Last week was a really long week full of ups and downs. If I could describe the feeling of the situation here it would be unpredictability, the feeling that you do not know what tomorrow will bring. Things are still safe here on the compound but the violence inched its way closer with fighting and violence within every city within 10 miles of here.
We thank God that he surrounds us like a fortress and we remain safe in His care.
This week one of the long-term physicians decided to return to the states with his family. His wife is close to the end of her pregnancy and they feel, for their safety and peace of mind, they should leave now while the window is open and travel is allowed. The staff also lost one of their beloved staff members and leaders in the church when he and his family received death threats and had to leave town this weekend. These losses are huge to what is a small, loving, tight knit family here at the hospital. Please continue to pray for unity at the hospital and peace as each family makes decisions and goes through change related to the situation here.
For Jackson this weekend was boy heaven. Mr. John, from hospital administration, took a group of kids to explore the bat caves by the river. Jackson has counted the days until this adventure. On Saturday afternoon a group of men and children went spelunking! Paul said that Jackson and his friend Luke were the first ones in the cave with the bats flying inches over their heads and were not deterred!
Church was standing room only this Sunday. Dr. Russ preached a message based on Hebrews 11:13-16. He reminded us that we are foreigners, pilgrims and strangers here and that our citizenship is in another country- a heavenly one. This was a timely reminder for all of us that as the body of Christ we should see no skin color, no tribal affiliation or nationality.
Even in Kenya Super Bowl Sunday is a huge event, it takes a little more effort but die hard football fans can make it happen! Last night at 2:00 a.m. the alarm went off, Paul and the girls woke up and walked up the hill to Dr. Russ’ house to join other missionary families to watch the Super Bowl. They ‘rented’ a satellite from town and then rigged a projector to watch the game on the wall. They made popcorn and sweets and completely forgot it was the middle of the night. What a memory!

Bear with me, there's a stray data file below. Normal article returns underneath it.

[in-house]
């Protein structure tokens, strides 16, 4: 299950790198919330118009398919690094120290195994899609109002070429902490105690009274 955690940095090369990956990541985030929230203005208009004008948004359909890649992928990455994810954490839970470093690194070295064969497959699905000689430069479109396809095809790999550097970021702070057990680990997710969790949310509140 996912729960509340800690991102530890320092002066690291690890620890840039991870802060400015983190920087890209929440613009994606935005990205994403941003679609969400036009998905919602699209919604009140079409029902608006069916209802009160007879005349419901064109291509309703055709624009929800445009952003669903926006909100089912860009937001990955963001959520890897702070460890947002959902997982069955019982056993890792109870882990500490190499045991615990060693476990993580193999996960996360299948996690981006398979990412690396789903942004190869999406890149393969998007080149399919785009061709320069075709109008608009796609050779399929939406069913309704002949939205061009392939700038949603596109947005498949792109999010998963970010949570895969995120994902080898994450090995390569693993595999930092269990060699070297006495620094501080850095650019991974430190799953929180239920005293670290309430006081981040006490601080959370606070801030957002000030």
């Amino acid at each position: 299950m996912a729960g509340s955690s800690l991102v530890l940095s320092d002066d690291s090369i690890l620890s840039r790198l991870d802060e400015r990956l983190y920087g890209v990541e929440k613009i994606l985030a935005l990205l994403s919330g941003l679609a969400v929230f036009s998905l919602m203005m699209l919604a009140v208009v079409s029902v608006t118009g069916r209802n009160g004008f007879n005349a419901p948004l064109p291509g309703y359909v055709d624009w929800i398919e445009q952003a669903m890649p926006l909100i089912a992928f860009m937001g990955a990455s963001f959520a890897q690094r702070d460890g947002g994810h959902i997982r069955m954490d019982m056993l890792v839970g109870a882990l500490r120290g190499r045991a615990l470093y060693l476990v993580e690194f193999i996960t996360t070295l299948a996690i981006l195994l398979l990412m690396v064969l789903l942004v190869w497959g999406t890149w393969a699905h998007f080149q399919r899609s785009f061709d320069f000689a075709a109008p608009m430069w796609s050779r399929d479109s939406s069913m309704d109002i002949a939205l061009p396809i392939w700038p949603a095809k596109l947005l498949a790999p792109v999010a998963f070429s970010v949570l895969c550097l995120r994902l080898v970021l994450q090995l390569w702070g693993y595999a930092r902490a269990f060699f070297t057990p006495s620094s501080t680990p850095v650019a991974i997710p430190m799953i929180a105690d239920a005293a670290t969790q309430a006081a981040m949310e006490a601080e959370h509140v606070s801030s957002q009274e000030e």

There is a bridge over the river that many villagers have to cross to come to the hospital and over to this part of the mountain. Everyone here calls it the “Rickety Bridge”. We walked this Sunday afternoon to see it for the first time. It basically is a bunch of stick nailed together and put over the top of the river to make a bridge. I was very nervous watching my family cross it yet hundreds of children have to cross this bridge to get to school everyday. While we were there many women crossed over with goods on their heads and children on their back.
One of the long term missionary physicians, Dr. Ben, has a work team from his home church planning to come in March who is volunteering to replace the bridge with a sturdy, metal one over beams that are anchored and cemented below the water. Dr. Ben’s dad will be heading up this work team and we pray that they will still be able to come and do something so simple but impactful that will make things easier and safer for the people in this area.
Hope you are enjoying the photos and can piece them together with our blog entries. Continue to pray for peace in Kenya.